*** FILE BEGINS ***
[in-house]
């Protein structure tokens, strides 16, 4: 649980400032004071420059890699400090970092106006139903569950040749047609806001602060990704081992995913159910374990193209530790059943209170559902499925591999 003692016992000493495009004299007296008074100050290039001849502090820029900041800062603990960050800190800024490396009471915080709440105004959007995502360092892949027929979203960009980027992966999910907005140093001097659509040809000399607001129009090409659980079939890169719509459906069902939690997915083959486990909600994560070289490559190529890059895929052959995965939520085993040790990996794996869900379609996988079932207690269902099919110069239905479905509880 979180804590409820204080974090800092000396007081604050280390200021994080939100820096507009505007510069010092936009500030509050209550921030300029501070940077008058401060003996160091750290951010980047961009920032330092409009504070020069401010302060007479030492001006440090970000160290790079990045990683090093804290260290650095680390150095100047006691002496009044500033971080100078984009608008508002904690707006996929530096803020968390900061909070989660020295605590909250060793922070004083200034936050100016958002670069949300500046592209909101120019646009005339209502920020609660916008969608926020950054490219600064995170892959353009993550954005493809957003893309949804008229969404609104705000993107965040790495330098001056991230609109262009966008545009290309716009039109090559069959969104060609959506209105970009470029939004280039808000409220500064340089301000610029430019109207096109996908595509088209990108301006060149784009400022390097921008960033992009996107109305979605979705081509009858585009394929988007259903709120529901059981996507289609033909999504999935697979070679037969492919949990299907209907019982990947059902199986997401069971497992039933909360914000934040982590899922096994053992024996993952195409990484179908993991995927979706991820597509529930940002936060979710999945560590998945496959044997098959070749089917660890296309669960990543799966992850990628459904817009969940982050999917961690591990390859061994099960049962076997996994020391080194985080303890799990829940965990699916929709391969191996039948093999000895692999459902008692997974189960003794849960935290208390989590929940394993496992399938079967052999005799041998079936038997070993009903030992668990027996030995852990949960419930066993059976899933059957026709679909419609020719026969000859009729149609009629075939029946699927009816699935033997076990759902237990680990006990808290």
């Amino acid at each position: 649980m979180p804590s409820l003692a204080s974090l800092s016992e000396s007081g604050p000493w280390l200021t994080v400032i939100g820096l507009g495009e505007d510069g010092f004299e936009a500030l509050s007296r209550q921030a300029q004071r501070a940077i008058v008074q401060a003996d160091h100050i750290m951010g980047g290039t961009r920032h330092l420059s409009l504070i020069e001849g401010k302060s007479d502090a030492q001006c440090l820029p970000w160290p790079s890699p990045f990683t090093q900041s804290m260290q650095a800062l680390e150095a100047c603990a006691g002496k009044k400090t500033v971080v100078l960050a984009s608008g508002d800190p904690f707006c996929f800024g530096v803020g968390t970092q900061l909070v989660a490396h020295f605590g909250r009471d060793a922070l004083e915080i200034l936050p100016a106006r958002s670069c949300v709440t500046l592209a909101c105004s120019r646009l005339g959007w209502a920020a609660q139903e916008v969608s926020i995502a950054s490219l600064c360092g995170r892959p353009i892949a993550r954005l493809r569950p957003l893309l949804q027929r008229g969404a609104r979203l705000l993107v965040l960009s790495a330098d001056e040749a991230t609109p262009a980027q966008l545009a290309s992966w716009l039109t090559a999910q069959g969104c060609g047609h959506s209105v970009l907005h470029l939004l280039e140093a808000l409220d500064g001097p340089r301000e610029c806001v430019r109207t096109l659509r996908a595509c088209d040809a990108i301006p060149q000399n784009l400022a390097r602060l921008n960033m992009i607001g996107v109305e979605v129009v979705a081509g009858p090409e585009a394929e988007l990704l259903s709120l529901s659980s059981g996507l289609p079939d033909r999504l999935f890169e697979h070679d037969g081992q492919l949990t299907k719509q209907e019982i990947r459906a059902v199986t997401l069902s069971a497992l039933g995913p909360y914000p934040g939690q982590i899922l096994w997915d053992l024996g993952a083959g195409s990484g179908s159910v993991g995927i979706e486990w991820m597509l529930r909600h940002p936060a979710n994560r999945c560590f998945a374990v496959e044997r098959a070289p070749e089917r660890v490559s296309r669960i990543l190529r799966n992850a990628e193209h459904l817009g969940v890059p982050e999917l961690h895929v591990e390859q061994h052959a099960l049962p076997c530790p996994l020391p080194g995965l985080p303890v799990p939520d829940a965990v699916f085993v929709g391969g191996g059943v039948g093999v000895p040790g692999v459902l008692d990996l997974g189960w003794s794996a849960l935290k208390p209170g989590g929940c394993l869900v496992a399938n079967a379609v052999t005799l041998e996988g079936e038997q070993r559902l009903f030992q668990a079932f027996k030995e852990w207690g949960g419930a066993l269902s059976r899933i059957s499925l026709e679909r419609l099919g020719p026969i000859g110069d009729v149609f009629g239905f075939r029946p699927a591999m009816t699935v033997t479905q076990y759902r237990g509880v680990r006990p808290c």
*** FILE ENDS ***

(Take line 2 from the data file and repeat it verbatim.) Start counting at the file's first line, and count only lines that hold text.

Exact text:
């Protein structure tokens, strides 16, 4: 649980400032004071420059890699400090970092106006139903569950040749047609806001602060990704081992995913159910374990193209530790059943209170559902499925591999 003692016992000493495009004299007296008074100050290039001849502090820029900041800062603990960050800190800024490396009471915080709440105004959007995502360092892949027929979203960009980027992966999910907005140093001097659509040809000399607001129009090409659980079939890169719509459906069902939690997915083959486990909600994560070289490559190529890059895929052959995965939520085993040790990996794996869900379609996988079932207690269902099919110069239905479905509880 979180804590409820204080974090800092000396007081604050280390200021994080939100820096507009505007510069010092936009500030509050209550921030300029501070940077008058401060003996160091750290951010980047961009920032330092409009504070020069401010302060007479030492001006440090970000160290790079990045990683090093804290260290650095680390150095100047006691002496009044500033971080100078984009608008508002904690707006996929530096803020968390900061909070989660020295605590909250060793922070004083200034936050100016958002670069949300500046592209909101120019646009005339209502920020609660916008969608926020950054490219600064995170892959353009993550954005493809957003893309949804008229969404609104705000993107965040790495330098001056991230609109262009966008545009290309716009039109090559069959969104060609959506209105970009470029939004280039808000409220500064340089301000610029430019109207096109996908595509088209990108301006060149784009400022390097921008960033992009996107109305979605979705081509009858585009394929988007259903709120529901059981996507289609033909999504999935697979070679037969492919949990299907209907019982990947059902199986997401069971497992039933909360914000934040982590899922096994053992024996993952195409990484179908993991995927979706991820597509529930940002936060979710999945560590998945496959044997098959070749089917660890296309669960990543799966992850990628459904817009969940982050999917961690591990390859061994099960049962076997996994020391080194985080303890799990829940965990699916929709391969191996039948093999000895692999459902008692997974189960003794849960935290208390989590929940394993496992399938079967052999005799041998079936038997070993009903030992668990027996030995852990949960419930066993059976899933059957026709679909419609020719026969000859009729149609009629075939029946699927009816699935033997076990759902237990680990006990808290």